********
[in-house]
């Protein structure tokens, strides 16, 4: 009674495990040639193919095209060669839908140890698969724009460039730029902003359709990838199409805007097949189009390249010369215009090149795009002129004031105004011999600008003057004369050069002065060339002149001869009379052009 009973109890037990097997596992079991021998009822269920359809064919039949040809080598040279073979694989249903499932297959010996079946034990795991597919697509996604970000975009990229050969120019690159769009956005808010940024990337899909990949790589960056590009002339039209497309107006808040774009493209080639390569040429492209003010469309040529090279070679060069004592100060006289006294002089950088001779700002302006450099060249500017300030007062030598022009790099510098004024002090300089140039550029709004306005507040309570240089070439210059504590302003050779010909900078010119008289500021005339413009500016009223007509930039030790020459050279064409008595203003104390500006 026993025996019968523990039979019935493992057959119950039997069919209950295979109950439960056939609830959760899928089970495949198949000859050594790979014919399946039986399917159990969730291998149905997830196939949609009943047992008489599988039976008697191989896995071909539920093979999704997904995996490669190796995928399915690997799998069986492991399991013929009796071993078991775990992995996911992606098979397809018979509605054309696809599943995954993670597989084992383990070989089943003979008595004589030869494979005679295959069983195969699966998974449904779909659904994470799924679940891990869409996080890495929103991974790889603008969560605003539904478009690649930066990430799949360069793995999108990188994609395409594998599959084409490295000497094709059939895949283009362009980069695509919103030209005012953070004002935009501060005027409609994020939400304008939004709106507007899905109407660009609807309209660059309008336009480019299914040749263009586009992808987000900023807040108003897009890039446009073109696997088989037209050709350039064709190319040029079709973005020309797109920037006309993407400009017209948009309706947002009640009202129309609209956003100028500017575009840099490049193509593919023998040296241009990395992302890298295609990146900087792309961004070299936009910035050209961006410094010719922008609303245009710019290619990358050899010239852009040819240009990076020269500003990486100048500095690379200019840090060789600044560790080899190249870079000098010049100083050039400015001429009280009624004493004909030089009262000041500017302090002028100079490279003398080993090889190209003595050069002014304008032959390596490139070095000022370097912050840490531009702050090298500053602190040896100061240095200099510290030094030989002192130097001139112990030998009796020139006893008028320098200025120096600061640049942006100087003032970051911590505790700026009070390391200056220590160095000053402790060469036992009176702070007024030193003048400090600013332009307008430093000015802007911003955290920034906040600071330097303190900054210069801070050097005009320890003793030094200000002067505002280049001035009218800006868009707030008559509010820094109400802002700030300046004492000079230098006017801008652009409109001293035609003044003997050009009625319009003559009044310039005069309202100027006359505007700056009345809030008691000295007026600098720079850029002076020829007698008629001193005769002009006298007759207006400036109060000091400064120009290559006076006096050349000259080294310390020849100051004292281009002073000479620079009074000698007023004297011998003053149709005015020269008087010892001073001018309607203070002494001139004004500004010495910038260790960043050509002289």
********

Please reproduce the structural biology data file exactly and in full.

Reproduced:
[in-house]
């Protein structure tokens, strides 16, 4: 009674495990040639193919095209060669839908140890698969724009460039730029902003359709990838199409805007097949189009390249010369215009090149795009002129004031105004011999600008003057004369050069002065060339002149001869009379052009 009973109890037990097997596992079991021998009822269920359809064919039949040809080598040279073979694989249903499932297959010996079946034990795991597919697509996604970000975009990229050969120019690159769009956005808010940024990337899909990949790589960056590009002339039209497309107006808040774009493209080639390569040429492209003010469309040529090279070679060069004592100060006289006294002089950088001779700002302006450099060249500017300030007062030598022009790099510098004024002090300089140039550029709004306005507040309570240089070439210059504590302003050779010909900078010119008289500021005339413009500016009223007509930039030790020459050279064409008595203003104390500006 026993025996019968523990039979019935493992057959119950039997069919209950295979109950439960056939609830959760899928089970495949198949000859050594790979014919399946039986399917159990969730291998149905997830196939949609009943047992008489599988039976008697191989896995071909539920093979999704997904995996490669190796995928399915690997799998069986492991399991013929009796071993078991775990992995996911992606098979397809018979509605054309696809599943995954993670597989084992383990070989089943003979008595004589030869494979005679295959069983195969699966998974449904779909659904994470799924679940891990869409996080890495929103991974790889603008969560605003539904478009690649930066990430799949360069793995999108990188994609395409594998599959084409490295000497094709059939895949283009362009980069695509919103030209005012953070004002935009501060005027409609994020939400304008939004709106507007899905109407660009609807309209660059309008336009480019299914040749263009586009992808987000900023807040108003897009890039446009073109696997088989037209050709350039064709190319040029079709973005020309797109920037006309993407400009017209948009309706947002009640009202129309609209956003100028500017575009840099490049193509593919023998040296241009990395992302890298295609990146900087792309961004070299936009910035050209961006410094010719922008609303245009710019290619990358050899010239852009040819240009990076020269500003990486100048500095690379200019840090060789600044560790080899190249870079000098010049100083050039400015001429009280009624004493004909030089009262000041500017302090002028100079490279003398080993090889190209003595050069002014304008032959390596490139070095000022370097912050840490531009702050090298500053602190040896100061240095200099510290030094030989002192130097001139112990030998009796020139006893008028320098200025120096600061640049942006100087003032970051911590505790700026009070390391200056220590160095000053402790060469036992009176702070007024030193003048400090600013332009307008430093000015802007911003955290920034906040600071330097303190900054210069801070050097005009320890003793030094200000002067505002280049001035009218800006868009707030008559509010820094109400802002700030300046004492000079230098006017801008652009409109001293035609003044003997050009009625319009003559009044310039005069309202100027006359505007700056009345809030008691000295007026600098720079850029002076020829007698008629001193005769002009006298007759207006400036109060000091400064120009290559006076006096050349000259080294310390020849100051004292281009002073000479620079009074000698007023004297011998003053149709005015020269008087010892001073001018309607203070002494001139004004500004010495910038260790960043050509002289």